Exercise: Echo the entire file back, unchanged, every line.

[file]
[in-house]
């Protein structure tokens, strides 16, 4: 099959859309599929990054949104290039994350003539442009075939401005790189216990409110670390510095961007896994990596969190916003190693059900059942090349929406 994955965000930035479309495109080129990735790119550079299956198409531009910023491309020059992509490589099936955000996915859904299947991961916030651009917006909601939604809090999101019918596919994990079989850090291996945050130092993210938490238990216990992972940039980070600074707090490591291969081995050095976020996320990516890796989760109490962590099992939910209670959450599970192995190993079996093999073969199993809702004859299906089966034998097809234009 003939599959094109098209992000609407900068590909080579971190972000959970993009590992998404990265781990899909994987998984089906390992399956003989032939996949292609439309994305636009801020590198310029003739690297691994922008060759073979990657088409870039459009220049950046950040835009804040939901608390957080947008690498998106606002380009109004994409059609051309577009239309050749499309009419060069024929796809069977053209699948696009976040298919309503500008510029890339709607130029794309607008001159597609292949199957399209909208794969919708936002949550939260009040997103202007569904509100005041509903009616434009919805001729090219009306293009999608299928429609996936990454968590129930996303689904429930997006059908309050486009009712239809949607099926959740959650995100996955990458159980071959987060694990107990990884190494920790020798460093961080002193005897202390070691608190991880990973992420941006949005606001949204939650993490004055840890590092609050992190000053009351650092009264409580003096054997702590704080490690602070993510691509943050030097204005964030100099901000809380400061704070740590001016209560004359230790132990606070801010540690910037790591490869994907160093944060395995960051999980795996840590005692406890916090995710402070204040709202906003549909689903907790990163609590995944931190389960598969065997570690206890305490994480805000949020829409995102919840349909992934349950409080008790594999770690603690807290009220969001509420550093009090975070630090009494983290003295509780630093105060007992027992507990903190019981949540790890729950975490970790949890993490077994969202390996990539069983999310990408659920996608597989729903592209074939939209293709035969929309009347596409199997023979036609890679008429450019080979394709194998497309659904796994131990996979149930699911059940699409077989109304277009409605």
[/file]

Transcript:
[in-house]
């Protein structure tokens, strides 16, 4: 099959859309599929990054949104290039994350003539442009075939401005790189216990409110670390510095961007896994990596969190916003190693059900059942090349929406 994955965000930035479309495109080129990735790119550079299956198409531009910023491309020059992509490589099936955000996915859904299947991961916030651009917006909601939604809090999101019918596919994990079989850090291996945050130092993210938490238990216990992972940039980070600074707090490591291969081995050095976020996320990516890796989760109490962590099992939910209670959450599970192995190993079996093999073969199993809702004859299906089966034998097809234009 003939599959094109098209992000609407900068590909080579971190972000959970993009590992998404990265781990899909994987998984089906390992399956003989032939996949292609439309994305636009801020590198310029003739690297691994922008060759073979990657088409870039459009220049950046950040835009804040939901608390957080947008690498998106606002380009109004994409059609051309577009239309050749499309009419060069024929796809069977053209699948696009976040298919309503500008510029890339709607130029794309607008001159597609292949199957399209909208794969919708936002949550939260009040997103202007569904509100005041509903009616434009919805001729090219009306293009999608299928429609996936990454968590129930996303689904429930997006059908309050486009009712239809949607099926959740959650995100996955990458159980071959987060694990107990990884190494920790020798460093961080002193005897202390070691608190991880990973992420941006949005606001949204939650993490004055840890590092609050992190000053009351650092009264409580003096054997702590704080490690602070993510691509943050030097204005964030100099901000809380400061704070740590001016209560004359230790132990606070801010540690910037790591490869994907160093944060395995960051999980795996840590005692406890916090995710402070204040709202906003549909689903907790990163609590995944931190389960598969065997570690206890305490994480805000949020829409995102919840349909992934349950409080008790594999770690603690807290009220969001509420550093009090975070630090009494983290003295509780630093105060007992027992507990903190019981949540790890729950975490970790949890993490077994969202390996990539069983999310990408659920996608597989729903592209074939939209293709035969929309009347596409199997023979036609890679008429450019080979394709194998497309659904796994131990996979149930699911059940699409077989109304277009409605």